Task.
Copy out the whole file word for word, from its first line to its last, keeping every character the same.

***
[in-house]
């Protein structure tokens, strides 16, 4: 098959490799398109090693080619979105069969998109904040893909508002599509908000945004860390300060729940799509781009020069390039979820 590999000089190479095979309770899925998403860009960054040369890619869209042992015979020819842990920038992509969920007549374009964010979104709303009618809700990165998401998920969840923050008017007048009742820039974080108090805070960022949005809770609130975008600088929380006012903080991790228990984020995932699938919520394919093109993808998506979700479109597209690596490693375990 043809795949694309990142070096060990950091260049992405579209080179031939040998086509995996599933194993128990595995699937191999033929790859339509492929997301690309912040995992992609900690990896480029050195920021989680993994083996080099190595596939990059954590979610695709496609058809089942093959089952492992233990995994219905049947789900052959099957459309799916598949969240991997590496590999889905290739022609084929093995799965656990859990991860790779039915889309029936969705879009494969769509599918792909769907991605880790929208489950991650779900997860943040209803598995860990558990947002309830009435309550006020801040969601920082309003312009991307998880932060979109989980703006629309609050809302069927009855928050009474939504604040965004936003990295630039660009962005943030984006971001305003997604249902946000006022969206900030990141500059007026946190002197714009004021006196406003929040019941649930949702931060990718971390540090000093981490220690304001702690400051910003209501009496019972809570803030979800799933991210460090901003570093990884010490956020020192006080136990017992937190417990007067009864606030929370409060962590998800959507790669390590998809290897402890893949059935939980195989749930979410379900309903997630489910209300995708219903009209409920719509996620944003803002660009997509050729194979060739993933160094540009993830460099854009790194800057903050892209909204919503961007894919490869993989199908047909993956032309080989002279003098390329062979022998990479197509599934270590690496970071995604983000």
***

[in-house]
């Protein structure tokens, strides 16, 4: 098959490799398109090693080619979105069969998109904040893909508002599509908000945004860390300060729940799509781009020069390039979820 590999000089190479095979309770899925998403860009960054040369890619869209042992015979020819842990920038992509969920007549374009964010979104709303009618809700990165998401998920969840923050008017007048009742820039974080108090805070960022949005809770609130975008600088929380006012903080991790228990984020995932699938919520394919093109993808998506979700479109597209690596490693375990 043809795949694309990142070096060990950091260049992405579209080179031939040998086509995996599933194993128990595995699937191999033929790859339509492929997301690309912040995992992609900690990896480029050195920021989680993994083996080099190595596939990059954590979610695709496609058809089942093959089952492992233990995994219905049947789900052959099957459309799916598949969240991997590496590999889905290739022609084929093995799965656990859990991860790779039915889309029936969705879009494969769509599918792909769907991605880790929208489950991650779900997860943040209803598995860990558990947002309830009435309550006020801040969601920082309003312009991307998880932060979109989980703006629309609050809302069927009855928050009474939504604040965004936003990295630039660009962005943030984006971001305003997604249902946000006022969206900030990141500059007026946190002197714009004021006196406003929040019941649930949702931060990718971390540090000093981490220690304001702690400051910003209501009496019972809570803030979800799933991210460090901003570093990884010490956020020192006080136990017992937190417990007067009864606030929370409060962590998800959507790669390590998809290897402890893949059935939980195989749930979410379900309903997630489910209300995708219903009209409920719509996620944003803002660009997509050729194979060739993933160094540009993830460099854009790194800057903050892209909204919503961007894919490869993989199908047909993956032309080989002279003098390329062979022998990479197509599934270590690496970071995604983000």